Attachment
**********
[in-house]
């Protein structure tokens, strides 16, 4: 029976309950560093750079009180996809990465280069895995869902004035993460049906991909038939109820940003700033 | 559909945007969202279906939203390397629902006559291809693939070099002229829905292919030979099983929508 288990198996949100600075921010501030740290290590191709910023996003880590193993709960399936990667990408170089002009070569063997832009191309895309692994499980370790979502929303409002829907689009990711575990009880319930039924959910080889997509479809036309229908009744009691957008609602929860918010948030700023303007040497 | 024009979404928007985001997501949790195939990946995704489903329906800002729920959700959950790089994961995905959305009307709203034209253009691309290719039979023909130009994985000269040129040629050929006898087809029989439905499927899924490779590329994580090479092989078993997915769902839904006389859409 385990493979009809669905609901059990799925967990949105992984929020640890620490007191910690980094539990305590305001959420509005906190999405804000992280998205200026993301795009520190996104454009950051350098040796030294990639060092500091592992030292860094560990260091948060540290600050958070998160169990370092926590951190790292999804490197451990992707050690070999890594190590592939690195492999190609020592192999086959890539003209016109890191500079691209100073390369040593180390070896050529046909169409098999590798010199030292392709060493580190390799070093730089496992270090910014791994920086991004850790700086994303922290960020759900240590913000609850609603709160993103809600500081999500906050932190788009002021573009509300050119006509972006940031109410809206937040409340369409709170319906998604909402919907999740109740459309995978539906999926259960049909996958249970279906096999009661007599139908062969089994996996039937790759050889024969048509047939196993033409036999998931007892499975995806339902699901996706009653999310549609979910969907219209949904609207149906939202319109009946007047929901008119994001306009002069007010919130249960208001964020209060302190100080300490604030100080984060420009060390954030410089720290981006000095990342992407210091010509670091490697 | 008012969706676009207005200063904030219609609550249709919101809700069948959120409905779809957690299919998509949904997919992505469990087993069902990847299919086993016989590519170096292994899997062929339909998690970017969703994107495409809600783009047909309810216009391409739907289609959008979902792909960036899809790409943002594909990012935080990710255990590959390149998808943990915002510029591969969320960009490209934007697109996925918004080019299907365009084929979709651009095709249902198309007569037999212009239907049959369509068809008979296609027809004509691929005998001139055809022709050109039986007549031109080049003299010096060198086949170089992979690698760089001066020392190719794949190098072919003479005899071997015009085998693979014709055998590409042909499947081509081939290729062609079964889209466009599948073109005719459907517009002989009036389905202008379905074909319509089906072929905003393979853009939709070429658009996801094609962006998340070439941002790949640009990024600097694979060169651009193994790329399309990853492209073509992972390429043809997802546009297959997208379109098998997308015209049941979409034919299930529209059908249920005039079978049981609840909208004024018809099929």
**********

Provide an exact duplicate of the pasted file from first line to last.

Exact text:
[in-house]
């Protein structure tokens, strides 16, 4: 029976309950560093750079009180996809990465280069895995869902004035993460049906991909038939109820940003700033 | 559909945007969202279906939203390397629902006559291809693939070099002229829905292919030979099983929508 288990198996949100600075921010501030740290290590191709910023996003880590193993709960399936990667990408170089002009070569063997832009191309895309692994499980370790979502929303409002829907689009990711575990009880319930039924959910080889997509479809036309229908009744009691957008609602929860918010948030700023303007040497 | 024009979404928007985001997501949790195939990946995704489903329906800002729920959700959950790089994961995905959305009307709203034209253009691309290719039979023909130009994985000269040129040629050929006898087809029989439905499927899924490779590329994580090479092989078993997915769902839904006389859409 385990493979009809669905609901059990799925967990949105992984929020640890620490007191910690980094539990305590305001959420509005906190999405804000992280998205200026993301795009520190996104454009950051350098040796030294990639060092500091592992030292860094560990260091948060540290600050958070998160169990370092926590951190790292999804490197451990992707050690070999890594190590592939690195492999190609020592192999086959890539003209016109890191500079691209100073390369040593180390070896050529046909169409098999590798010199030292392709060493580190390799070093730089496992270090910014791994920086991004850790700086994303922290960020759900240590913000609850609603709160993103809600500081999500906050932190788009002021573009509300050119006509972006940031109410809206937040409340369409709170319906998604909402919907999740109740459309995978539906999926259960049909996958249970279906096999009661007599139908062969089994996996039937790759050889024969048509047939196993033409036999998931007892499975995806339902699901996706009653999310549609979910969907219209949904609207149906939202319109009946007047929901008119994001306009002069007010919130249960208001964020209060302190100080300490604030100080984060420009060390954030410089720290981006000095990342992407210091010509670091490697 | 008012969706676009207005200063904030219609609550249709919101809700069948959120409905779809957690299919998509949904997919992505469990087993069902990847299919086993016989590519170096292994899997062929339909998690970017969703994107495409809600783009047909309810216009391409739907289609959008979902792909960036899809790409943002594909990012935080990710255990590959390149998808943990915002510029591969969320960009490209934007697109996925918004080019299907365009084929979709651009095709249902198309007569037999212009239907049959369509068809008979296609027809004509691929005998001139055809022709050109039986007549031109080049003299010096060198086949170089992979690698760089001066020392190719794949190098072919003479005899071997015009085998693979014709055998590409042909499947081509081939290729062609079964889209466009599948073109005719459907517009002989009036389905202008379905074909319509089906072929905003393979853009939709070429658009996801094609962006998340070439941002790949640009990024600097694979060169651009193994790329399309990853492209073509992972390429043809997802546009297959997208379109098998997308015209049941979409034919299930529209059908249920005039079978049981609840909208004024018809099929």